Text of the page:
Video recorded while Kentridge was recording motion using strictly shredded black construction paper swirling with handmade wind to portray "Breathe".

William Kentridge - Sobriety, Obesity & Growing Old (1991)

Makeup #2 Karen Yaskinky

Karen Yaskinky is an artist known for her animated installations and drawings.  She teaches in Film/Media Studies at Johns Hopkins and at MICA in Baltimore.  Film festivals have screener her animations worldwide. Her animations have been showed worldwide and gained notoriety at various film festivals.  I checked out one of her animations titled “Enough to drive you mad” which she unveiled in 2009.

This video began with the spookily intricate cartoon of a young girl hugging a horse or donkey. Yaskinky gave the girl blowing hair in the wind and poised eye movement, which allowed her to be portrayed young and innocent. The sound track and animation changed and startled me- the young girl now transformed into an old woman with a bandana covering her hair. The donkey turned red and the only remnants of the girl that you could see were her white hands rubbing and hugging the animal. Yet again, the figure of the girl was present and she now had a clowns face. A small 2D cartoon-like drawing of a man trailed him up the donkeys back and back down. The film ended with the little girl with a swimming bonnet on and walking away and disappearing from the camera’s viewpoint. These characters are used in many of her other types of artwork like paintings and such. During the film, colored dots moved eagerly around the screen at some moments that made me research the method behind this theme. In an interview Yaskinky stated “I feel like we humans are all tiny dots in the huge scheme of things and in this realization, there is freedom and beauty”. This film is eccentric and I can’t say I understood fully the meaning behind it- yet again that IS what made it so interesting.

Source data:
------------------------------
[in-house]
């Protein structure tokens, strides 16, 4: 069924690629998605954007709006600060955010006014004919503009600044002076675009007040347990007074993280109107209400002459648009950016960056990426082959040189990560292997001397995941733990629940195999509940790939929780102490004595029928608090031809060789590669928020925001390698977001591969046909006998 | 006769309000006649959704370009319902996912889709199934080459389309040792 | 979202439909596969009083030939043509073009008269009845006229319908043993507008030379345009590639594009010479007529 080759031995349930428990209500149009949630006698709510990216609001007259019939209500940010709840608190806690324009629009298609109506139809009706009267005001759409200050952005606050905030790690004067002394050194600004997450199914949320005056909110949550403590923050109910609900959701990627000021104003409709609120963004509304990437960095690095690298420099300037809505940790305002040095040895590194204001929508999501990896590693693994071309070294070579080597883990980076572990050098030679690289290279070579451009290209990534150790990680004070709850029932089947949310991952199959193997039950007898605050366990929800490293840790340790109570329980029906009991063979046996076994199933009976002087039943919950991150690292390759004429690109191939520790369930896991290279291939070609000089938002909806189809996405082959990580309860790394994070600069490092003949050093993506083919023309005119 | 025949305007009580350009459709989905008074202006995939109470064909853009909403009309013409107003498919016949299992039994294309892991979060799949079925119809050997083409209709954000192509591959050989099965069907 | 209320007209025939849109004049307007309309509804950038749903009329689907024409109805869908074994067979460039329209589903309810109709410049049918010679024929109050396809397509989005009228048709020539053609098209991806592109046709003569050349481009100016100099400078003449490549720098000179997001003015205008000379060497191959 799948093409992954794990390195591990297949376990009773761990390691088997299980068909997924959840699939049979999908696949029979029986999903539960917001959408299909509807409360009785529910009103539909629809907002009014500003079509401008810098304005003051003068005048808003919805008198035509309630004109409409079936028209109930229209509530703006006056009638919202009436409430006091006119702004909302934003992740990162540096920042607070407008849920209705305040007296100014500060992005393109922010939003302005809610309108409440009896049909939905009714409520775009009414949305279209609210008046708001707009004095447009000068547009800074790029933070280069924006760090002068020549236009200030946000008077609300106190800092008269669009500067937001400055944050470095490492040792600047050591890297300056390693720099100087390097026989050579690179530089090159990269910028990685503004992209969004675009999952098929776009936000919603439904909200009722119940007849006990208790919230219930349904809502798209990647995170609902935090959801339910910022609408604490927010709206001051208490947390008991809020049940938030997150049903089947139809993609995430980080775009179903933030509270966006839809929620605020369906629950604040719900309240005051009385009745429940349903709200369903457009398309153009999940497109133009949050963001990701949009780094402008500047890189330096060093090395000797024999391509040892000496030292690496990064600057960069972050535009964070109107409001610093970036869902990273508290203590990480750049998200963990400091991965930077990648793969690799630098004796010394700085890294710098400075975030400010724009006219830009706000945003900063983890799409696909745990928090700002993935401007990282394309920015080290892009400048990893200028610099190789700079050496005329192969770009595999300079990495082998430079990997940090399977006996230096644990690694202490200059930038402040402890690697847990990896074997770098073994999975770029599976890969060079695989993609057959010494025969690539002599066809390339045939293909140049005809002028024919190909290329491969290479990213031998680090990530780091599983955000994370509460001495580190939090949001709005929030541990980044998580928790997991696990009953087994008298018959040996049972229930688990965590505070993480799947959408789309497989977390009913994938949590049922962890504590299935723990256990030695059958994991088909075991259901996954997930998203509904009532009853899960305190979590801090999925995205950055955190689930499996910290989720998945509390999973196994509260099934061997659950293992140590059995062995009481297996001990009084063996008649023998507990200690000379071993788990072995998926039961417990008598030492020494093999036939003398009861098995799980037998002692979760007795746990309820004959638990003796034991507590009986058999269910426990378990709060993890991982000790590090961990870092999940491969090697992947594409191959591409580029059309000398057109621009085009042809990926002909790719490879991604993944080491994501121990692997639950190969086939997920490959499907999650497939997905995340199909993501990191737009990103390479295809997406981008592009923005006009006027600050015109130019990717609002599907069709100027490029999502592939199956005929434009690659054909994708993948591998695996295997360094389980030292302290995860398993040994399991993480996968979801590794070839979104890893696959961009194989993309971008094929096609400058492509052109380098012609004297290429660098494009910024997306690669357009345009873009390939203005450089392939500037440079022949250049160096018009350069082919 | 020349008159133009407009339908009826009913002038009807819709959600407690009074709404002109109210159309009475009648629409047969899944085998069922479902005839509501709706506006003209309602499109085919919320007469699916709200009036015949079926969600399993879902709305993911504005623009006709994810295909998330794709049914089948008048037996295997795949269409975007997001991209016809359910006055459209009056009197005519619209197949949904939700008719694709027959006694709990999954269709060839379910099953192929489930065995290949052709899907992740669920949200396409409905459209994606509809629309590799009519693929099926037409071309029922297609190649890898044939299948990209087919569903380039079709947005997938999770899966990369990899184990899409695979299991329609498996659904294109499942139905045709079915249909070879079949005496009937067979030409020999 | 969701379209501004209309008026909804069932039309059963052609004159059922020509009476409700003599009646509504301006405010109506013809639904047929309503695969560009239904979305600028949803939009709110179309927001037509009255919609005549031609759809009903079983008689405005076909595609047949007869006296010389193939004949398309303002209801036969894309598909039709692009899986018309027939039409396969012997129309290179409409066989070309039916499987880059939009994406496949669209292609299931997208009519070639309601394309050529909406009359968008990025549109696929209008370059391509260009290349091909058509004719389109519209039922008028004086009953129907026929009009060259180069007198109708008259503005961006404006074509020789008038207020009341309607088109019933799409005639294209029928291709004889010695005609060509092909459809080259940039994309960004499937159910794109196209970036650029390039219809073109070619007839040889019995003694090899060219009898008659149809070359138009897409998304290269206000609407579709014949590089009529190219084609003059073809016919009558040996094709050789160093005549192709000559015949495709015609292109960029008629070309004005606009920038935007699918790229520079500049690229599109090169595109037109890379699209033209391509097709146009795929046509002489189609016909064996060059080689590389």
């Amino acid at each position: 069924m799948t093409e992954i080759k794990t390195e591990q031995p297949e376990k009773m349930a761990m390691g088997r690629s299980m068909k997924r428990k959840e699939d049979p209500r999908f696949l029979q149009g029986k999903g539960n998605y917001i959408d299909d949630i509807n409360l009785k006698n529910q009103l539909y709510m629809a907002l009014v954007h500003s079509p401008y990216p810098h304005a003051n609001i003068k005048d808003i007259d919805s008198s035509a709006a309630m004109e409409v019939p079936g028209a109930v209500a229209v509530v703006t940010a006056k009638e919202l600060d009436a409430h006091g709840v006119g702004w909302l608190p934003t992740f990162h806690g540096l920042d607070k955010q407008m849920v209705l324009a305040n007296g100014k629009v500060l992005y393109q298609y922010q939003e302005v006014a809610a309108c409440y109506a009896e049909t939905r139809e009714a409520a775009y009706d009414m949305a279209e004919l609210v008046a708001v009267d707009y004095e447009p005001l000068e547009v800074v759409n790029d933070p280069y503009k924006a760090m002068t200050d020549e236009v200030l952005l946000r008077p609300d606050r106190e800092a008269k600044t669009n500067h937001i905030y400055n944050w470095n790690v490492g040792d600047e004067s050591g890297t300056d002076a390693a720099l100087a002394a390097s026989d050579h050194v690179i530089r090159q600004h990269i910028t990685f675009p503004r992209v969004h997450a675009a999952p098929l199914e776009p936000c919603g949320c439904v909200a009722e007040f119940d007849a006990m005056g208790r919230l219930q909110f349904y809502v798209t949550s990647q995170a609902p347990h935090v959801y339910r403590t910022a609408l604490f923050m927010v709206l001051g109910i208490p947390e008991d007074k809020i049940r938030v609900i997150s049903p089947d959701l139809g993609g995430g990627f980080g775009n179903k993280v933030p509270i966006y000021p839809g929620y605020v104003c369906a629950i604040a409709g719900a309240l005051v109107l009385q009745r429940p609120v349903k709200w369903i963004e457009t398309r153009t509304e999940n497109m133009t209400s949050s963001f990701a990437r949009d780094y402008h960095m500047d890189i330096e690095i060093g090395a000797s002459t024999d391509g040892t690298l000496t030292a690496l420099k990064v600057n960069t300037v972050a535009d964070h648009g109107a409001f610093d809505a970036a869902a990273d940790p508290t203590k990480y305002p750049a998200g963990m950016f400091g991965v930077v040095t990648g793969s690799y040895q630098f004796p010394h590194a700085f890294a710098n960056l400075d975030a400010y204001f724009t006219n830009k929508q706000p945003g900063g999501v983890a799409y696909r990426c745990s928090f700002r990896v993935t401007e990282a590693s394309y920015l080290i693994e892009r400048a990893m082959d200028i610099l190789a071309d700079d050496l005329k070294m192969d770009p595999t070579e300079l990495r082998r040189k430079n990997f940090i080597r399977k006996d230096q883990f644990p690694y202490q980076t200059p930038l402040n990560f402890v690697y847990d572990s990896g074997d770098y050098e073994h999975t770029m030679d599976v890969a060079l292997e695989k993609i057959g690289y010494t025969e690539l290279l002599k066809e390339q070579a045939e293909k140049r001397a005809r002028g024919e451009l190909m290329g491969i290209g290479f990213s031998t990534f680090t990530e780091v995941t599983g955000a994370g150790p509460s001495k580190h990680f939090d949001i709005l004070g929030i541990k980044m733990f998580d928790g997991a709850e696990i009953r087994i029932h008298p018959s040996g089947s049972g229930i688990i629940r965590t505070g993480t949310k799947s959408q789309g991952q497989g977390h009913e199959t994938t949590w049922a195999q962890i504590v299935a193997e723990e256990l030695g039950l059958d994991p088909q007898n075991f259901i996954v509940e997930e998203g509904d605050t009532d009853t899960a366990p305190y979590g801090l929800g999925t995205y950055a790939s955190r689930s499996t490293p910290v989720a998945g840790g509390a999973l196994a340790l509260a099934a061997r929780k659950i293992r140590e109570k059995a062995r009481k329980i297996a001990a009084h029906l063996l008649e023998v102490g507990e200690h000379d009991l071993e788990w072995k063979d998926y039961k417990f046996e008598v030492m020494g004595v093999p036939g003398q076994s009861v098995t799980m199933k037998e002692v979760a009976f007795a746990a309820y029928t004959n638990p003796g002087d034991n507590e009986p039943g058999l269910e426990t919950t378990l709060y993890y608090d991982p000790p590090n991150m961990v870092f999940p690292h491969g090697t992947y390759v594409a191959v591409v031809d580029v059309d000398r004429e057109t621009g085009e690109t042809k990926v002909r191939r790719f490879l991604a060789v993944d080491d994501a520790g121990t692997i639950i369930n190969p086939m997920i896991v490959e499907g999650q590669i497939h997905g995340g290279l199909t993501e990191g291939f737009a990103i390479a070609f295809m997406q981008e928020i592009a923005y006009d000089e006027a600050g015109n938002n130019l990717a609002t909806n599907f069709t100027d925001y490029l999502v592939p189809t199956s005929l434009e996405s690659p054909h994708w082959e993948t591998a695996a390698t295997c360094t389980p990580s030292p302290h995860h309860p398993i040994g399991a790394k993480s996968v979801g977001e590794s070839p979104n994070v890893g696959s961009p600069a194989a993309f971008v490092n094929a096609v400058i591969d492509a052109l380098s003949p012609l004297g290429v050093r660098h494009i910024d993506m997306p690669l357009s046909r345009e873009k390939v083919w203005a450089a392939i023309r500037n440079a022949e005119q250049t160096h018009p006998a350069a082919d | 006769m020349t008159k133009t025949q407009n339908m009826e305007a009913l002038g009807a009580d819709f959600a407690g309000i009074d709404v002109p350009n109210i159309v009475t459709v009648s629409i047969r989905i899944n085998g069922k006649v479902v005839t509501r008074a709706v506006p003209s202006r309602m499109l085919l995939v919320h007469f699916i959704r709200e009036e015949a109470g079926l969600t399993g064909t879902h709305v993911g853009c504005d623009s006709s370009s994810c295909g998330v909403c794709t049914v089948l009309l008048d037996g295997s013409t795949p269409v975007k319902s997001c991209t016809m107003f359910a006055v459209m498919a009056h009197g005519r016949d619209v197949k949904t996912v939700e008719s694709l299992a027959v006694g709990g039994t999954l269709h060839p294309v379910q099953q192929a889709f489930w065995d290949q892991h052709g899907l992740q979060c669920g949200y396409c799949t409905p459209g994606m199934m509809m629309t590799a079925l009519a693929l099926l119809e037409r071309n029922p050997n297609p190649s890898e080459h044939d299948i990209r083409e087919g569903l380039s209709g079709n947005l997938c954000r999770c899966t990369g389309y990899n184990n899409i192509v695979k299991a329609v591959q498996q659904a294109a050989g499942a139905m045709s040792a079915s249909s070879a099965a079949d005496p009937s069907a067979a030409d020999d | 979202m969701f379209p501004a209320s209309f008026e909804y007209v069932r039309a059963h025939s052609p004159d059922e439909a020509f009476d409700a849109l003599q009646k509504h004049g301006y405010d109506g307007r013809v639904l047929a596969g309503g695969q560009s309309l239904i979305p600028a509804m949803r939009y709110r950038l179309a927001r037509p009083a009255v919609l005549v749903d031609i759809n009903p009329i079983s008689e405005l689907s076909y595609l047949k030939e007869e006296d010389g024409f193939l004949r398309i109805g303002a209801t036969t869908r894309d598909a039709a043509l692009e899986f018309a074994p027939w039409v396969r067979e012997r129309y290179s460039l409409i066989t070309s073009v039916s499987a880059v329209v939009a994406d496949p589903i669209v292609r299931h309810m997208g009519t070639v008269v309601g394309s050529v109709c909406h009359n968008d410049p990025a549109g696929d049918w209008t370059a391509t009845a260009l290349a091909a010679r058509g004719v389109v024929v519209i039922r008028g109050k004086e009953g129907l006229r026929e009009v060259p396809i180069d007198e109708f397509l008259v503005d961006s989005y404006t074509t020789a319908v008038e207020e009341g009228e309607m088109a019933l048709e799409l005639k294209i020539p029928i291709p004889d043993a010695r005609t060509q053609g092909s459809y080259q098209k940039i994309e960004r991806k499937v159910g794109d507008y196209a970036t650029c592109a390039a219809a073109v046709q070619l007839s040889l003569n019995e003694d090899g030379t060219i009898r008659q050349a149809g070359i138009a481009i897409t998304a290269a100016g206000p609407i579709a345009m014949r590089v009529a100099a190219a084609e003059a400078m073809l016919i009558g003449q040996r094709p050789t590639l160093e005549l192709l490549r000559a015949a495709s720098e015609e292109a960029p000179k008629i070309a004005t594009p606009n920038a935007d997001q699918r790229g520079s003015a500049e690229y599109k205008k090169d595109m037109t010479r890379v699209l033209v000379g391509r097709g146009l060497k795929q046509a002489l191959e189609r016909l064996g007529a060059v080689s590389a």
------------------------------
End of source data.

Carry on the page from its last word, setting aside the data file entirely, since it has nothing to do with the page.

Makeup #1: Saya Woolfalk